Becoming Great Through Humility and Love

by Mark Votava

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As a man living in North America, it is extremely hard not to let my ego define my identity.  I have struggled within myself to find a way of gentleness, kindness, love, compassion, and grace.  Having confidence that all of these aspirations live within me, sometimes they get buried beneath the tough ego of my “American masculinity.”  It is so countercultural as a man to live the way that Jesus taught as a servant to others in the place that I live.

  • A revolutionary spirit of humility and love

Our challenge is to find a revolutionary spirit of humility and love within us that will carry over into all our relationships in the parish.  We need this revolutionary servant spirit in all we do.  The revolution starts with taking the place of least importance.  It begins with embracing a humility where we become a servant of others, and we see life through the paradigm of servanthood and not as an individualistic North American.

  • Greatness is in becoming a servant

“You know that the rulers of the Gentiles lord it over them, and their high officials exercise authority over them.  Not so with you.  Instead whoever wants to become great among you must be your servant, and whoever wants to be first must be your slave – just as the Son of Man did not come to be served, but to serve, and to give his life as a ransom for many.” (Matthew 20:25-28)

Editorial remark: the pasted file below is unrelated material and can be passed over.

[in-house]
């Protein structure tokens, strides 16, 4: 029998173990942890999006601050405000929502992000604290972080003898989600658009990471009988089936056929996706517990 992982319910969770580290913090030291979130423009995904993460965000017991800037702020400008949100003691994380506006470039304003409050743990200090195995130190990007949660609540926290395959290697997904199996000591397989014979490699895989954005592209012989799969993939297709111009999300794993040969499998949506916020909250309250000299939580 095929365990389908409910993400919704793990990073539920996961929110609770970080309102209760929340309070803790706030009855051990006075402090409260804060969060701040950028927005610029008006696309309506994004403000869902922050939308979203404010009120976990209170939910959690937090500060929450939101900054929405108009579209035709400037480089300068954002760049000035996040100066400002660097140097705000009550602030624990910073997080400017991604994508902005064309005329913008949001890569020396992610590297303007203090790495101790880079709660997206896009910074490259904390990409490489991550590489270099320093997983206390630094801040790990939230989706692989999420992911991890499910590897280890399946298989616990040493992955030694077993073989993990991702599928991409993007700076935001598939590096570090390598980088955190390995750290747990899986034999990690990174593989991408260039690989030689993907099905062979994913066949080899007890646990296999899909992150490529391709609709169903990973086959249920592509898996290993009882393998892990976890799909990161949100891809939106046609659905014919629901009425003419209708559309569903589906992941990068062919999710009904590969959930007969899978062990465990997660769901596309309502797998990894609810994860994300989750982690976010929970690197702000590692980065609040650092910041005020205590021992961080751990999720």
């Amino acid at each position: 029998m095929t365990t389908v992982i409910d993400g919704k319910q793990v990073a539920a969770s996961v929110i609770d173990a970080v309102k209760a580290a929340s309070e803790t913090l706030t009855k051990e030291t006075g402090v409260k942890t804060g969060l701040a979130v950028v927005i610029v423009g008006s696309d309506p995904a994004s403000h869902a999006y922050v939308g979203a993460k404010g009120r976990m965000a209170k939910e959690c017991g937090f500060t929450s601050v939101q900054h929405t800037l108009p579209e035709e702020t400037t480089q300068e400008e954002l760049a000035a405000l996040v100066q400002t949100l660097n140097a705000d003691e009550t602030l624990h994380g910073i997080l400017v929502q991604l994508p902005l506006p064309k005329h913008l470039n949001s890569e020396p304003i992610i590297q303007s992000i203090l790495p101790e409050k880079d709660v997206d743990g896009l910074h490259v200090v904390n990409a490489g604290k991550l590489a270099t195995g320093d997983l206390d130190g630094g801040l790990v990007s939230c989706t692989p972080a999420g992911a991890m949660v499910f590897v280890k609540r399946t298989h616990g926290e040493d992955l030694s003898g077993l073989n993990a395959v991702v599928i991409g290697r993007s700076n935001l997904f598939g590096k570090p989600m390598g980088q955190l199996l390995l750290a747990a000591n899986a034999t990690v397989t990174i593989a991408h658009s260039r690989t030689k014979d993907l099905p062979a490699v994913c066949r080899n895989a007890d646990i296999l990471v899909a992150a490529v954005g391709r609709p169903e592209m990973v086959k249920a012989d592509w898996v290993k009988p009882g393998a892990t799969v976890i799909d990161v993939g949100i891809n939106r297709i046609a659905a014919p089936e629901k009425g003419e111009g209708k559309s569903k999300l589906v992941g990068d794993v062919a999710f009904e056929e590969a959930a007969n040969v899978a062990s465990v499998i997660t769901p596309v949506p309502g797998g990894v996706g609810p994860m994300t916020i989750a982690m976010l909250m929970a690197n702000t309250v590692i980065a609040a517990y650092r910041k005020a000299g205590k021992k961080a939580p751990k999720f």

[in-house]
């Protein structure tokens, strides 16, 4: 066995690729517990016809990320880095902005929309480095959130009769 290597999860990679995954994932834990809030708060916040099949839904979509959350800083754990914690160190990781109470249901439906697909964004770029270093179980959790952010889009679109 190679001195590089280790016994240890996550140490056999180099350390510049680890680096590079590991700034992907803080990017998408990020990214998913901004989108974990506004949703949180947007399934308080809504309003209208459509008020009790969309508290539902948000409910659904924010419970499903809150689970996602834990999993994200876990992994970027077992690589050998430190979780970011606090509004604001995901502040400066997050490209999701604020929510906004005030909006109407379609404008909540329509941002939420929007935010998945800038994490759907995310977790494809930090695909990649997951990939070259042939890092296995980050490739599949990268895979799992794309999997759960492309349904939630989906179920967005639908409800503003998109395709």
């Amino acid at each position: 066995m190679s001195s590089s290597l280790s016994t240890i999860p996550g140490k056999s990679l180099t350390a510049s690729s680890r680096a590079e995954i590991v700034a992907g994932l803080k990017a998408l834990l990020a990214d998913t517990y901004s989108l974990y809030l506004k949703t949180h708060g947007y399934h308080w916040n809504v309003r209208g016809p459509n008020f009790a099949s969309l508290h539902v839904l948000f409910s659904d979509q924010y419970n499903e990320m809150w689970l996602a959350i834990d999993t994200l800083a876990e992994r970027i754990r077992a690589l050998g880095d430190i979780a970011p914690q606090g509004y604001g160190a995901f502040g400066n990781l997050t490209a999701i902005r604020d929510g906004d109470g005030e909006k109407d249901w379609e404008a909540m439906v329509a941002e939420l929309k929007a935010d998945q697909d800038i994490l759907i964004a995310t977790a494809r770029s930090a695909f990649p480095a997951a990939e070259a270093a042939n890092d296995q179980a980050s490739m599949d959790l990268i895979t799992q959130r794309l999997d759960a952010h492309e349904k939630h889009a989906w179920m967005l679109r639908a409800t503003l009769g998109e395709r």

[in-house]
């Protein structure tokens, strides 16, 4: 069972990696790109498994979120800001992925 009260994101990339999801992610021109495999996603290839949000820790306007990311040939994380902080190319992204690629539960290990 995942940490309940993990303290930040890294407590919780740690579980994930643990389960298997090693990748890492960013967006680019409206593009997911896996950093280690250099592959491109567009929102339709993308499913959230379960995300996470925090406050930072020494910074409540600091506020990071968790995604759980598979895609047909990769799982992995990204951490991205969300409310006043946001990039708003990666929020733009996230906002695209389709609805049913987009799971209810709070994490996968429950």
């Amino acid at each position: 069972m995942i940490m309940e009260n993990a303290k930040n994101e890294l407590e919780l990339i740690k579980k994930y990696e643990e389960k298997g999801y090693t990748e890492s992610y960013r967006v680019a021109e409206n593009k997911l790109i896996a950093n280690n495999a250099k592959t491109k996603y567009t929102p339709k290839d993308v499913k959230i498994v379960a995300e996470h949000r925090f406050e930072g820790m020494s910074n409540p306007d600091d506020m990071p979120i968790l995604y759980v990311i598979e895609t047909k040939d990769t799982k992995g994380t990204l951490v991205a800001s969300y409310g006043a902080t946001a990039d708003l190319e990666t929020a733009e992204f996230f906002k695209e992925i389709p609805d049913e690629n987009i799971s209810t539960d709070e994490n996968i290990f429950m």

• The implications and risk involved

This is such a disturbing passage of Scripture.  Either we do not understand what Christ is talking about or we do not want to, because of the implications and the risk such a command would require of us as the body of Christ.  And yet this is an entirely different outlook on life that if followed, can change our priorities and place our relationships on higher ground.

  • Our relationships become the central focus

Our relationships become the central focus in our lives when we become the servant of all. Christ is teaching us through this Scripture that greatness comes only when we honor one another by  embracing a way of life where we humble ourselves by becoming a virtual slave to others.  Christ is not playing games with what he defines as greatness.  He lays out that it doesn’t matter if you are a man or a woman, greatness is about becoming a servant to others in the place where we live.

  • Men have a little more trouble with this than woman

Men have a little more trouble with this than woman.  It seems funny to me that most of our leadership examples are men who usually miss the boat and who have all forgotten what it means to be great according to Christ’s definition.  Women seem to understand this form of greatness better than men do since it is more natural for them to perform acts of care, love, neighborliness, and collaboration.

How can we create a life around becoming a servant to others?